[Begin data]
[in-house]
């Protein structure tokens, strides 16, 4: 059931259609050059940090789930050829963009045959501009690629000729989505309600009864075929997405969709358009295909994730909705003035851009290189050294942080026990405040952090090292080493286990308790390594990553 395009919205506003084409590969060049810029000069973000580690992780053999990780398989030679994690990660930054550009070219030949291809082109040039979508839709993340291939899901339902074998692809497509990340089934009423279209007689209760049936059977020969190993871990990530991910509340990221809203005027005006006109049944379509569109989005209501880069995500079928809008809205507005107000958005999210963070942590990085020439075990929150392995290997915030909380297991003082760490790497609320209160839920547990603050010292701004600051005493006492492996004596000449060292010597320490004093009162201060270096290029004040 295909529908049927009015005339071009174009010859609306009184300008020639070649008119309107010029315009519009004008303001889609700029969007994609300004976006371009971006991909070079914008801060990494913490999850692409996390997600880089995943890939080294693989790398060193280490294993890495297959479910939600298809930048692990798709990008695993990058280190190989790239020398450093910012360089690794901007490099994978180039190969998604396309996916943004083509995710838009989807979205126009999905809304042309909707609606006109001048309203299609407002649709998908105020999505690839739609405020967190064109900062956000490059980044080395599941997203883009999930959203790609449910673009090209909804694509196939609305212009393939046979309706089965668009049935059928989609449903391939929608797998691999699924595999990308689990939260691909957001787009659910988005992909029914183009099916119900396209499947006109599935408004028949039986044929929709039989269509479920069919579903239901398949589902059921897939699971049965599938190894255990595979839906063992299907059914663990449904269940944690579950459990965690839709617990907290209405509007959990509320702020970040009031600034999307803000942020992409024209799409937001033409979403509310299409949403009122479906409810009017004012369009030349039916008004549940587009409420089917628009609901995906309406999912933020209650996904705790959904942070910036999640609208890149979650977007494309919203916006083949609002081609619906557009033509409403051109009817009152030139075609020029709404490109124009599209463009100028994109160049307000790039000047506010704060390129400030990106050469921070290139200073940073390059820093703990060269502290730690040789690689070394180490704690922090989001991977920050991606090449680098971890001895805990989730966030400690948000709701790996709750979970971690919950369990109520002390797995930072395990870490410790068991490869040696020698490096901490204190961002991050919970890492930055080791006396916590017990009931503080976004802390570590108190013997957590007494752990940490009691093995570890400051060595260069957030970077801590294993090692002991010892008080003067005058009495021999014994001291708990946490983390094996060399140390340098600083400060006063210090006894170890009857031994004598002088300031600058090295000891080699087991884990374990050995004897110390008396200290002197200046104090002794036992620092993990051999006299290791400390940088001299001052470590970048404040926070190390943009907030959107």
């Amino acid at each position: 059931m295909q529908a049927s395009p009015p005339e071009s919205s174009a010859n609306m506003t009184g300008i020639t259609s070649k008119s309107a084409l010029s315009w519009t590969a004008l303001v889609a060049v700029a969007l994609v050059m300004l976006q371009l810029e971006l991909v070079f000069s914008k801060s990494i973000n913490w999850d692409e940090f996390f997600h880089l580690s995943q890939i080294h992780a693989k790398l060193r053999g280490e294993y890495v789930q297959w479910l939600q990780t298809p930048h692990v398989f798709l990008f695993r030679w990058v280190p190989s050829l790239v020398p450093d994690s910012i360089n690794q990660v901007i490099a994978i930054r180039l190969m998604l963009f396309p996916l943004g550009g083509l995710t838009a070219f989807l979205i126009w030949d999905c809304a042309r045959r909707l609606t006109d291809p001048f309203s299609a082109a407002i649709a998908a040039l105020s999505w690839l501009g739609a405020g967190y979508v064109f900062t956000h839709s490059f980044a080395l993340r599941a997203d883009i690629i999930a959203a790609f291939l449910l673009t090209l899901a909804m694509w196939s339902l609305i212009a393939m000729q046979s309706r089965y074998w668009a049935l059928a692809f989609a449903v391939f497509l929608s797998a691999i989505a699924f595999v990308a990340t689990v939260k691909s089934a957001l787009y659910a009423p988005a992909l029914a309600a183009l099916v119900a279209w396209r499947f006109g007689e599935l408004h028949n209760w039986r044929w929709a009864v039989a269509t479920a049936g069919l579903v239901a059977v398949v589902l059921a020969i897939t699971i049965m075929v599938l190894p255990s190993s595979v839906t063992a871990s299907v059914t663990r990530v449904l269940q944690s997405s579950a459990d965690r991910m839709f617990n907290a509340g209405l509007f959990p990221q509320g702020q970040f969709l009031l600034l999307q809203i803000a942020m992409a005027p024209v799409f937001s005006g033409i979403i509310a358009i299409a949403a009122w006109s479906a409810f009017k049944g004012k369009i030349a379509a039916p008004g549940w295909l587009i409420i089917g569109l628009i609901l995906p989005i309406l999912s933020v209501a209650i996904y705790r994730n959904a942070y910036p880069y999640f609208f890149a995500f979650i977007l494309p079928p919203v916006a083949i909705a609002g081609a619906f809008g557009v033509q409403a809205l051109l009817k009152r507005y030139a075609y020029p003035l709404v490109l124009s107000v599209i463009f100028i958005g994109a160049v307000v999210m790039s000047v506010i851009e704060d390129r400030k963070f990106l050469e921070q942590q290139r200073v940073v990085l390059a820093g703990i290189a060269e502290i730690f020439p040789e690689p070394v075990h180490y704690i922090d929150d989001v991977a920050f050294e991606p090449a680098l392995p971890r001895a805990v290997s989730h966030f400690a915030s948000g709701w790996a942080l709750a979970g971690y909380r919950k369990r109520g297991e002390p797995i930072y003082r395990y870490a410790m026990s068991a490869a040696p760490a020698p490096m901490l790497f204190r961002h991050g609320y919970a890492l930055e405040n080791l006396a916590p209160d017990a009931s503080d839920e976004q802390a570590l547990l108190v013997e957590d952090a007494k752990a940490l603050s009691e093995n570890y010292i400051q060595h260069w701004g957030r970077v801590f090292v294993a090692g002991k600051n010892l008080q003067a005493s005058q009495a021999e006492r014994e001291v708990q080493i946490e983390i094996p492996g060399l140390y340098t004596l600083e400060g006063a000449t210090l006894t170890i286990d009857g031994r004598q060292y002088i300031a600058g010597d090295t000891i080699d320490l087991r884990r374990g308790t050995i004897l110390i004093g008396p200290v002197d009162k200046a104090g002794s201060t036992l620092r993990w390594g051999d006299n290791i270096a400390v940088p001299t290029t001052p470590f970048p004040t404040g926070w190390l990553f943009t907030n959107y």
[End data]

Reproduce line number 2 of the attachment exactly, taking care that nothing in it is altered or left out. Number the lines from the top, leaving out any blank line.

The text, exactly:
């Protein structure tokens, strides 16, 4: 059931259609050059940090789930050829963009045959501009690629000729989505309600009864075929997405969709358009295909994730909705003035851009290189050294942080026990405040952090090292080493286990308790390594990553 395009919205506003084409590969060049810029000069973000580690992780053999990780398989030679994690990660930054550009070219030949291809082109040039979508839709993340291939899901339902074998692809497509990340089934009423279209007689209760049936059977020969190993871990990530991910509340990221809203005027005006006109049944379509569109989005209501880069995500079928809008809205507005107000958005999210963070942590990085020439075990929150392995290997915030909380297991003082760490790497609320209160839920547990603050010292701004600051005493006492492996004596000449060292010597320490004093009162201060270096290029004040 295909529908049927009015005339071009174009010859609306009184300008020639070649008119309107010029315009519009004008303001889609700029969007994609300004976006371009971006991909070079914008801060990494913490999850692409996390997600880089995943890939080294693989790398060193280490294993890495297959479910939600298809930048692990798709990008695993990058280190190989790239020398450093910012360089690794901007490099994978180039190969998604396309996916943004083509995710838009989807979205126009999905809304042309909707609606006109001048309203299609407002649709998908105020999505690839739609405020967190064109900062956000490059980044080395599941997203883009999930959203790609449910673009090209909804694509196939609305212009393939046979309706089965668009049935059928989609449903391939929608797998691999699924595999990308689990939260691909957001787009659910988005992909029914183009099916119900396209499947006109599935408004028949039986044929929709039989269509479920069919579903239901398949589902059921897939699971049965599938190894255990595979839906063992299907059914663990449904269940944690579950459990965690839709617990907290209405509007959990509320702020970040009031600034999307803000942020992409024209799409937001033409979403509310299409949403009122479906409810009017004012369009030349039916008004549940587009409420089917628009609901995906309406999912933020209650996904705790959904942070910036999640609208890149979650977007494309919203916006083949609002081609619906557009033509409403051109009817009152030139075609020029709404490109124009599209463009100028994109160049307000790039000047506010704060390129400030990106050469921070290139200073940073390059820093703990060269502290730690040789690689070394180490704690922090989001991977920050991606090449680098971890001895805990989730966030400690948000709701790996709750979970971690919950369990109520002390797995930072395990870490410790068991490869040696020698490096901490204190961002991050919970890492930055080791006396916590017990009931503080976004802390570590108190013997957590007494752990940490009691093995570890400051060595260069957030970077801590294993090692002991010892008080003067005058009495021999014994001291708990946490983390094996060399140390340098600083400060006063210090006894170890009857031994004598002088300031600058090295000891080699087991884990374990050995004897110390008396200290002197200046104090002794036992620092993990051999006299290791400390940088001299001052470590970048404040926070190390943009907030959107």